• New Stores — During fiscal year 2020, Virginia ABC opened twelve new stores across the state, generating $18.3 million in sales. Additionally, the seven new stores that opened across the state during fiscal year 2019 generated $5.7 million more in sales than in the fiscal year they opened, due to being open for the entire fiscal year. In addition, ABC also oversaw six store remodels and thirteen store relocations to improve market areas, enhancing customer service and accessibility.
• Sunday Sales — In fiscal year 2020, Sunday sales grew to $93.8 million, up $14.4 million, or an 18.1% increase. This increase is attributed to overall pandemic sales growth. There were 52 Sundays in both fiscal year 2020 and 2019.
The Authority’s operating expenses increased 12.6% in fiscal year 2020. Personal service cost increased by $17.0 million from fiscal year 2019, primarily due to increased staff and pay to run stores during the pandemic. In addition, contractual service cost increased $9.1 million primarily due to increased IT contractor support to assist with the implementation of internal projects, particularly POS and the new financial management services (FMS) system.
On the expense side, ABC is faced with mandated salary and benefit costs, energy inflation, automatic rent escalation, telecommunication and technology costs and growth in credit card discount fees that are all very difficult to influence in the short run. Personnel costs account for 57% of ABC non-merchandise expenditures, 16% are for continuous charges such as rent and utilities, 22% are for contractual services such as credit cards fees, shipping product to stores and telecommunications, and 5% are for miscellaneous expenses such as supplies, materials, equipment and depreciation.
Increases in expenses are exacerbated by the need to make significant ongoing improvements in order to improve our IT infrastructure. Currently, several of ABC’s systems are outdated and have reached their end-of-life. ABC must invest in upgrading its systems to maintain viability, increase efficiency, and provide service excellence to its internal and external customers. Upgrading the outdated systems also addresses a Commonwealth of Virginia’s Auditor of Public Accounts’ audit point, ensuring that ABC complies with state and industry security standards. Changes in salary and benefit cost rates, as well as mandated Appropriations Act disbursements, can also significantly impact the accuracy of ABC’s expense forecasts.
For more detailed information regarding Virginia ABC’s finances for the fiscal year, please see our Management’s Discussion & Analysis section of this report found on pages 56-60.
The accounting system of the Authority is dependent upon a strong system of internal accounting controls to ensure that financial information is both accurate and reliable. The Authority’s internal controls are designed to ensure that the assets of the Authority are protected from loss, theft or misuse, and to ensure adequate accounting data is compiled for financial statements.
Internal accounting controls are designed to provide reasonable, but not absolute, assurance the objectives listed above are obtained. Reasonable assurance recognizes that the cost of the control should not exceed the benefits likely to be derived and the evaluation of costs and benefits is an estimate determined by management.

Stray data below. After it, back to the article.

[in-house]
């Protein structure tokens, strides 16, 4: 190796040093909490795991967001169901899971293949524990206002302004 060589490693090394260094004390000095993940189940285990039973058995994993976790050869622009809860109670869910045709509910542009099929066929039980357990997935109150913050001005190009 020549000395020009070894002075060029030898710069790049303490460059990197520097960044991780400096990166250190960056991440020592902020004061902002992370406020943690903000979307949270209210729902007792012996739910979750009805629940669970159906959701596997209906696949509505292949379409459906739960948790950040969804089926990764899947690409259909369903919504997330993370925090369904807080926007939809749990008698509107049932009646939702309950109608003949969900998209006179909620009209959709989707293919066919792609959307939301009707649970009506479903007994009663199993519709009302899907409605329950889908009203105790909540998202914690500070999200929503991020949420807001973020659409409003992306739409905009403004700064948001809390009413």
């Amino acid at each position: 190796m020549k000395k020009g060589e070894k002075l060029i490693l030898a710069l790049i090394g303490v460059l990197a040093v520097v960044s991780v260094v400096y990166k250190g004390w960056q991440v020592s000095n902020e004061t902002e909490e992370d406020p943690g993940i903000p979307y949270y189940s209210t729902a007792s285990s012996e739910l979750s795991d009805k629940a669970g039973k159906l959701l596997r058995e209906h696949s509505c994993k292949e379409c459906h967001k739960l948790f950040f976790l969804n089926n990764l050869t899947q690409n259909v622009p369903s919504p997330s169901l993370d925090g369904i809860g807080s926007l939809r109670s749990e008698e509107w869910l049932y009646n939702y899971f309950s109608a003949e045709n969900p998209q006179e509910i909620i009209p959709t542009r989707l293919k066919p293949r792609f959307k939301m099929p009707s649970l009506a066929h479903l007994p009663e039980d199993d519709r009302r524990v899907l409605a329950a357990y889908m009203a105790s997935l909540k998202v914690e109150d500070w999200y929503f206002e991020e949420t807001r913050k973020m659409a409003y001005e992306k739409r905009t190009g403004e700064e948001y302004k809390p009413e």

All internal control evaluations occur within the above framework. We believe the Authority’s internal accounting controls adequately safeguard assets and provide reasonable assurance of proper recording transactions. The Authority’s internal controls are reviewed as necessary and are tested annually as part of the Commonwealth’s Agency Risk Management and Internal Control Standards program.
Awards and Acknowledgements
The Government Finance Officers Association of the United States and Canada (GFOA) awarded the Certificate of Achievement for Excellence in Financial Reporting to the Commonwealth for its CAFR for the fiscal year ended June 30, 2019. The Certificate of Achievement is a prestigious national award that recognizes conformance with the highest standards for preparation of state and local government financial reports. In order to be awarded a Certificate of Achievement, a government unit must publish an easily readable and efficiently organized comprehensive annual financial report that conforms to program standards. Such reports must satisfy both accounting principles generally accepted in the United States of America and all applicable legal requirements.
A Certificate of Achievement is valid for a period of one year. Virginia ABC has received a Certificate of Achievement for the second time last fiscal year (fiscal year 2019). I believe that this year’s report continues to conform to the Certificate of Achievement program requirements and we are submitting it to GFOA.
This report could not have been prepared without the full cooperation of all state agencies within the Executive Branch, the Legislature, the Judiciary, the Component Units, and especially the dedication and professionalism of the financial reporting staff in the Department of Accounts.
/s/ A. Jerome Fowlkes